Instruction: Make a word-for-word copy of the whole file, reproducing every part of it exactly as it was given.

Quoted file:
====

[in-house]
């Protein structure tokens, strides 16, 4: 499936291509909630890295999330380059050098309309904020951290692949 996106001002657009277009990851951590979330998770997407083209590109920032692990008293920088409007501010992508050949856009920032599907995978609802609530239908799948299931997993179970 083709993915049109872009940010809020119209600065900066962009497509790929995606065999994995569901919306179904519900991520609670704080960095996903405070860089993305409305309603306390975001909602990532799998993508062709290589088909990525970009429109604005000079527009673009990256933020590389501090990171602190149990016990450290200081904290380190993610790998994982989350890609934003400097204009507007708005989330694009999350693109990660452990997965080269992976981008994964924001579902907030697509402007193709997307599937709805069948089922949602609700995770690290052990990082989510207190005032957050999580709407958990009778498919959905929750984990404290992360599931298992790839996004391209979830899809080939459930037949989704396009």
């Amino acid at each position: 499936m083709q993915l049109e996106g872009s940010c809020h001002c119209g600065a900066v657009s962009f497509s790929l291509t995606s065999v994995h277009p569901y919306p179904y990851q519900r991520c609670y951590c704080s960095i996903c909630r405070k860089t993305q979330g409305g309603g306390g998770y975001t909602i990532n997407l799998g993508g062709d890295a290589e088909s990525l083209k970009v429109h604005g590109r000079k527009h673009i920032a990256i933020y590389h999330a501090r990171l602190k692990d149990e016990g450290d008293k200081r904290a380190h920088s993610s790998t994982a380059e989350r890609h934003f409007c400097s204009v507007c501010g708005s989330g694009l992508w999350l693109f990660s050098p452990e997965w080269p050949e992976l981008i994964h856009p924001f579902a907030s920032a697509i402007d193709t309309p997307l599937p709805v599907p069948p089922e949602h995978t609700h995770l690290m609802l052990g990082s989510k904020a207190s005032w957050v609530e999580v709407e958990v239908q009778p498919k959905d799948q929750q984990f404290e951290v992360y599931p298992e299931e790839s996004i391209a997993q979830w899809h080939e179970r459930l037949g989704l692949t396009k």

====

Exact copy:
[in-house]
């Protein structure tokens, strides 16, 4: 499936291509909630890295999330380059050098309309904020951290692949 996106001002657009277009990851951590979330998770997407083209590109920032692990008293920088409007501010992508050949856009920032599907995978609802609530239908799948299931997993179970 083709993915049109872009940010809020119209600065900066962009497509790929995606065999994995569901919306179904519900991520609670704080960095996903405070860089993305409305309603306390975001909602990532799998993508062709290589088909990525970009429109604005000079527009673009990256933020590389501090990171602190149990016990450290200081904290380190993610790998994982989350890609934003400097204009507007708005989330694009999350693109990660452990997965080269992976981008994964924001579902907030697509402007193709997307599937709805069948089922949602609700995770690290052990990082989510207190005032957050999580709407958990009778498919959905929750984990404290992360599931298992790839996004391209979830899809080939459930037949989704396009």
């Amino acid at each position: 499936m083709q993915l049109e996106g872009s940010c809020h001002c119209g600065a900066v657009s962009f497509s790929l291509t995606s065999v994995h277009p569901y919306p179904y990851q519900r991520c609670y951590c704080s960095i996903c909630r405070k860089t993305q979330g409305g309603g306390g998770y975001t909602i990532n997407l799998g993508g062709d890295a290589e088909s990525l083209k970009v429109h604005g590109r000079k527009h673009i920032a990256i933020y590389h999330a501090r990171l602190k692990d149990e016990g450290d008293k200081r904290a380190h920088s993610s790998t994982a380059e989350r890609h934003f409007c400097s204009v507007c501010g708005s989330g694009l992508w999350l693109f990660s050098p452990e997965w080269p050949e992976l981008i994964h856009p924001f579902a907030s920032a697509i402007d193709t309309p997307l599937p709805v599907p069948p089922e949602h995978t609700h995770l690290m609802l052990g990082s989510k904020a207190s005032w957050v609530e999580v709407e958990v239908q009778p498919k959905d799948q929750q984990f404290e951290v992360y599931p298992e299931e790839s996004i391209a997993q979830w899809h080939e179970r459930l037949g989704l692949t396009k």